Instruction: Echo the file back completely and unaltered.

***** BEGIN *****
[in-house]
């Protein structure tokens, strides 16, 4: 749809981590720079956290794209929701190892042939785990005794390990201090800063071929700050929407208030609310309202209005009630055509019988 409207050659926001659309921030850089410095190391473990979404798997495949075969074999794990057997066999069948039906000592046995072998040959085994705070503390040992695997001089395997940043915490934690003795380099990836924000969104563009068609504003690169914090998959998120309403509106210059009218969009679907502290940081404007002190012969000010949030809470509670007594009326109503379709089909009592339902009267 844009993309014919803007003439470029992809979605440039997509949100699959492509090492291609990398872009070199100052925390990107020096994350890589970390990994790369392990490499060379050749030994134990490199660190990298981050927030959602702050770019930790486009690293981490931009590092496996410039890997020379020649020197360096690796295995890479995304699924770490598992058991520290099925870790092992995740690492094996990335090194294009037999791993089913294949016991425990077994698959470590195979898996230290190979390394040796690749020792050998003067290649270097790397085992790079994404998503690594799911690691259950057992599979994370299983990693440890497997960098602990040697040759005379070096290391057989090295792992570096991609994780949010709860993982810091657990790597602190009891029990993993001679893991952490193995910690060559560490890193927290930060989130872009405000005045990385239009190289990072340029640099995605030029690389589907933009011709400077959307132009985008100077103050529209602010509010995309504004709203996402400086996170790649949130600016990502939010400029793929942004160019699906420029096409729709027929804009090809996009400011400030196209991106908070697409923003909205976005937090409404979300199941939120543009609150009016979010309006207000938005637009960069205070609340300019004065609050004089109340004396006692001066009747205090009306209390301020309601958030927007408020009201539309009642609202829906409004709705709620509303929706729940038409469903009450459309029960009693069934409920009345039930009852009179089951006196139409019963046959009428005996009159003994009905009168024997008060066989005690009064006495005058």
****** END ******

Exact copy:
[in-house]
């Protein structure tokens, strides 16, 4: 749809981590720079956290794209929701190892042939785990005794390990201090800063071929700050929407208030609310309202209005009630055509019988 409207050659926001659309921030850089410095190391473990979404798997495949075969074999794990057997066999069948039906000592046995072998040959085994705070503390040992695997001089395997940043915490934690003795380099990836924000969104563009068609504003690169914090998959998120309403509106210059009218969009679907502290940081404007002190012969000010949030809470509670007594009326109503379709089909009592339902009267 844009993309014919803007003439470029992809979605440039997509949100699959492509090492291609990398872009070199100052925390990107020096994350890589970390990994790369392990490499060379050749030994134990490199660190990298981050927030959602702050770019930790486009690293981490931009590092496996410039890997020379020649020197360096690796295995890479995304699924770490598992058991520290099925870790092992995740690492094996990335090194294009037999791993089913294949016991425990077994698959470590195979898996230290190979390394040796690749020792050998003067290649270097790397085992790079994404998503690594799911690691259950057992599979994370299983990693440890497997960098602990040697040759005379070096290391057989090295792992570096991609994780949010709860993982810091657990790597602190009891029990993993001679893991952490193995910690060559560490890193927290930060989130872009405000005045990385239009190289990072340029640099995605030029690389589907933009011709400077959307132009985008100077103050529209602010509010995309504004709203996402400086996170790649949130600016990502939010400029793929942004160019699906420029096409729709027929804009090809996009400011400030196209991106908070697409923003909205976005937090409404979300199941939120543009609150009016979010309006207000938005637009960069205070609340300019004065609050004089109340004396006692001066009747205090009306209390301020309601958030927007408020009201539309009642609202829906409004709705709620509303929706729940038409469903009450459309029960009693069934409920009345039930009852009179089951006196139409019963046959009428005996009159003994009905009168024997008060066989005690009064006495005058």